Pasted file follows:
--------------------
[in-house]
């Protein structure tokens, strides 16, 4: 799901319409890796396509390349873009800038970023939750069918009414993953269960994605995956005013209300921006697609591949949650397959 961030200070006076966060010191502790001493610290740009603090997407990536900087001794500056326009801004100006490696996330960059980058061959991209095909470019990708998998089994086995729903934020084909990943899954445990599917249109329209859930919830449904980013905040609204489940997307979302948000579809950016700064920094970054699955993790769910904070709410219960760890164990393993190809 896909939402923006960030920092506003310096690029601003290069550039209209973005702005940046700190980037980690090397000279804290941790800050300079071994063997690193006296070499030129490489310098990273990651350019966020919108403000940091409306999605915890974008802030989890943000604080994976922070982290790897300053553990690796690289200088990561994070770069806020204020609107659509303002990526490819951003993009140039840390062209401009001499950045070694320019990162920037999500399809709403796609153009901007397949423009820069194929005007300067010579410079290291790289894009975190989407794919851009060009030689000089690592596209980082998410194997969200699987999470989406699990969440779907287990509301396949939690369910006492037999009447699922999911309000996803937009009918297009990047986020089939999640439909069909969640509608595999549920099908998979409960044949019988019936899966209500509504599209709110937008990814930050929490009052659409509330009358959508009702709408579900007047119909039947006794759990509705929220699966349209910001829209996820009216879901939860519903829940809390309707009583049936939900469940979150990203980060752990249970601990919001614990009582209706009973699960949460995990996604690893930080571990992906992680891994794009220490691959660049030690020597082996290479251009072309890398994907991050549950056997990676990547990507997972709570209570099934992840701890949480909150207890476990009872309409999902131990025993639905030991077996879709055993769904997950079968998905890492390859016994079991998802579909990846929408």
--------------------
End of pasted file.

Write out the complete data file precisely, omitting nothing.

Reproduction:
[in-house]
């Protein structure tokens, strides 16, 4: 799901319409890796396509390349873009800038970023939750069918009414993953269960994605995956005013209300921006697609591949949650397959 961030200070006076966060010191502790001493610290740009603090997407990536900087001794500056326009801004100006490696996330960059980058061959991209095909470019990708998998089994086995729903934020084909990943899954445990599917249109329209859930919830449904980013905040609204489940997307979302948000579809950016700064920094970054699955993790769910904070709410219960760890164990393993190809 896909939402923006960030920092506003310096690029601003290069550039209209973005702005940046700190980037980690090397000279804290941790800050300079071994063997690193006296070499030129490489310098990273990651350019966020919108403000940091409306999605915890974008802030989890943000604080994976922070982290790897300053553990690796690289200088990561994070770069806020204020609107659509303002990526490819951003993009140039840390062209401009001499950045070694320019990162920037999500399809709403796609153009901007397949423009820069194929005007300067010579410079290291790289894009975190989407794919851009060009030689000089690592596209980082998410194997969200699987999470989406699990969440779907287990509301396949939690369910006492037999009447699922999911309000996803937009009918297009990047986020089939999640439909069909969640509608595999549920099908998979409960044949019988019936899966209500509504599209709110937008990814930050929490009052659409509330009358959508009702709408579900007047119909039947006794759990509705929220699966349209910001829209996820009216879901939860519903829940809390309707009583049936939900469940979150990203980060752990249970601990919001614990009582209706009973699960949460995990996604690893930080571990992906992680891994794009220490691959660049030690020597082996290479251009072309890398994907991050549950056997990676990547990507997972709570209570099934992840701890949480909150207890476990009872309409999902131990025993639905030991077996879709055993769904997950079968998905890492390859016994079991998802579909990846929408």